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Letter from Athens: What Nia Vardalos’ Wedding Movie Showed Greece, World 

It’s easy to jump on the bandwagon of movie critics taking snide shots at Canadian actress, screenwriter and director Nia Vardalos over the sequels to the astounding success of 2002’s ‘My Big Fat Greek Wedding’, but count me out.

The follow-up took 16 years and was not well received, just as the charm of the eccentric characters in the first didn’t click with reviewers. The just-released third version was all but mocked. But not by me.

For all the stereotyping – what culture doesn’t have its own versions of Michael Constantine’s Gus Portakalos, the loving, caring father who’s a bit odd but undeniably loving and decent – these movies hit to the heart of family.

The original touched all the right bases, not just of a Greek immigrant family experience but for any immigrant family experience – just change the names, religions, foods and cultures.

Vardalos exudes the kind of sweetness that isn’t saccharine, with believable vulnerabilities and doubts. The movie captured the essence of the often weirdness of Greek families, right down to the secondary characters’ eccentricities.

Touching on a mixed marriage after a mixed relationship was perfect because that’s the case over the generations of Greeks who marry non-Greeks – if sometimes to the shock and horror of parents who learn to live with it.

Rotten Tomatoes, lauded the first wedding movie that was a huge success – made for $5 million and grossed $368.7 million – to the delight as well of producers Tom Hanks and Rita Wilson, who know Greekness and cultural identity to the core.

Their love story is not too far from that Vardalos character Toula Portakalos and her partner Ian Miller, played wonderfully subtly by John Corbett.

“Though it sometimes feels like a television sitcom, My Big Fat Greek Wedding is good-hearted, lovable, and delightfully eccentric, with a sharp script and lead performance from Nia Vardalos,” was the critics consensus on the site.

The only thing better for a critic who loves a movie is to go savagely after a sequel or follow-ups, and while the second film fell short, Vardalos brought something to the third that the world should notice but can’t, locked in endless turmoil.

There was a heart-rending sign of our own mortality, life that as Springsteen sang, goes by in the wink of a young girl’s eye, and that was reflected in Vardalos’ eye in the scene spreading her movie father’s ashes under the oldest tree in his village.

There was Victory, the non-binary Mayor of the essentially empty village, and it wasn’t just a token or a symbol. And going to Greece was the right book-end to this trilogy, taking everyone to the homeland, just as much of the Diaspora does.

The actor who played Corbett’s straight-laced uptight dad (before the ouzo kicked in) in the first Greek wedding movie also has passed since and that was mentioned in Greek Wedding 3 to complete that circle and phase of life.

This time the family got to the village because there was supposed to be a reunion, but the father’s three friends he played with in the village had moved to islands. They would, of course, be found and returned just in time.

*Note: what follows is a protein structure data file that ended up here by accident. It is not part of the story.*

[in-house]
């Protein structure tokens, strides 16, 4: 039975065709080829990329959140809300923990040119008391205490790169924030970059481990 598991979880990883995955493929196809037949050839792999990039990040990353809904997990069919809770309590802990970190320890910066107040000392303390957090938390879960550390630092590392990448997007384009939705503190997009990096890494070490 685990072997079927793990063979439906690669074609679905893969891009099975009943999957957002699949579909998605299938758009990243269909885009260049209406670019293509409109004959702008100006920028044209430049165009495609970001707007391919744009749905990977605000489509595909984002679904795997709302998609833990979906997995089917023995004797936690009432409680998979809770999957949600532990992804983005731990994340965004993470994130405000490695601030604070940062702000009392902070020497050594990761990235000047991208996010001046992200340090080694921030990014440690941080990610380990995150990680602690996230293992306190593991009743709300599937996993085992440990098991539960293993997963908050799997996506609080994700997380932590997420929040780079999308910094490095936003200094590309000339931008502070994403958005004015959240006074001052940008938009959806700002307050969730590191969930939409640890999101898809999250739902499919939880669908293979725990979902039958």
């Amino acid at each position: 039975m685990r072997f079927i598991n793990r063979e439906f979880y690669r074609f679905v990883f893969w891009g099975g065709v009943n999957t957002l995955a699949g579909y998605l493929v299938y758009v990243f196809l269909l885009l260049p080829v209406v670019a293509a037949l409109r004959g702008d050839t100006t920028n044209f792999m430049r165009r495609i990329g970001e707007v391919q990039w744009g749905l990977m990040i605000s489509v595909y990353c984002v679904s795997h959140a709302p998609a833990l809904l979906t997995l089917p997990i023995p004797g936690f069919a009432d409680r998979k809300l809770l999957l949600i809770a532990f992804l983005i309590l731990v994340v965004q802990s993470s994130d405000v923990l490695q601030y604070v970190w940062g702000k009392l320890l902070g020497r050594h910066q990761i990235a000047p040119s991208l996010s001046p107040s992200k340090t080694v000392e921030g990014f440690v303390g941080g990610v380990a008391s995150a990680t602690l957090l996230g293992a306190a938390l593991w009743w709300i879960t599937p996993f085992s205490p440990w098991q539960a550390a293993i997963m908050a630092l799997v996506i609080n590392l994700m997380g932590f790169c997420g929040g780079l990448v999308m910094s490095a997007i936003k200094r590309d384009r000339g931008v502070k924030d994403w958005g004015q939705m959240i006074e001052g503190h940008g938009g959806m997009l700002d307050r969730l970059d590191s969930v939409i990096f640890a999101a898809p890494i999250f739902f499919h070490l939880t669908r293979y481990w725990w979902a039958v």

Constantine died the same year as Vardalos’ father, touching heartstrings and giving the movie its heart, the film sadly lambasted by critics, including The New York Times which said N’Opa.

The Associated Press said the formula was ancient – the right word, because what it espoused goes back millennia, happily so.

“I decided to channel Greece through my fingertips … I realized if I’m going through it, the audience must be too because we started together and in the same way they’re also going through family issues – people are growing up, kids are going off to college, and, of course, we’ve probably lost a parent too,” she said.

What you see in her and through her eyes is your life flashing by in a way that Sylvester Stallone described as like being on a speeding train and looking out the windows and seeing scenes you lived now gone, the end of the line looming.

Vardalos, too, hit on what defines humans with a Syrian woman in the village coming to marry a young Greek, first to the unhappiness of his father, only to have it all resolved in a gala wedding – and village reunion.

Syrians and Greeks mixed foods and dances and there seemed little or no difference between them, so someone in the Greek government should have been watching to see that Syrian refugees are humans who shouldn’t be pushed back.

The government has denied that in the face of overwhelming evidence, including videos, eyewitnesses, investigative journalist reports, and stories in major mainstream media around the world.

That’s a story for another day and an ancient story of mistrust and xenophobia instead of the Greek concept of ‘philoxenia’ – hospitality – which the villagers showed the Syrians, joining them in music and celebrating life.

After it wrapped, Vardalos – five years divorced and now 60 – said she met her now boyfriend in Athens “in the most romantic way possible,” mirroring the film she wrote.

“We met on the night of a full moon at an outdoor restaurant in Greece. It’s like I wrote a movie and then walked into it,” she said. Big Fat Greek Wedding 4? In the wink of Nia Vardalos’ eye.


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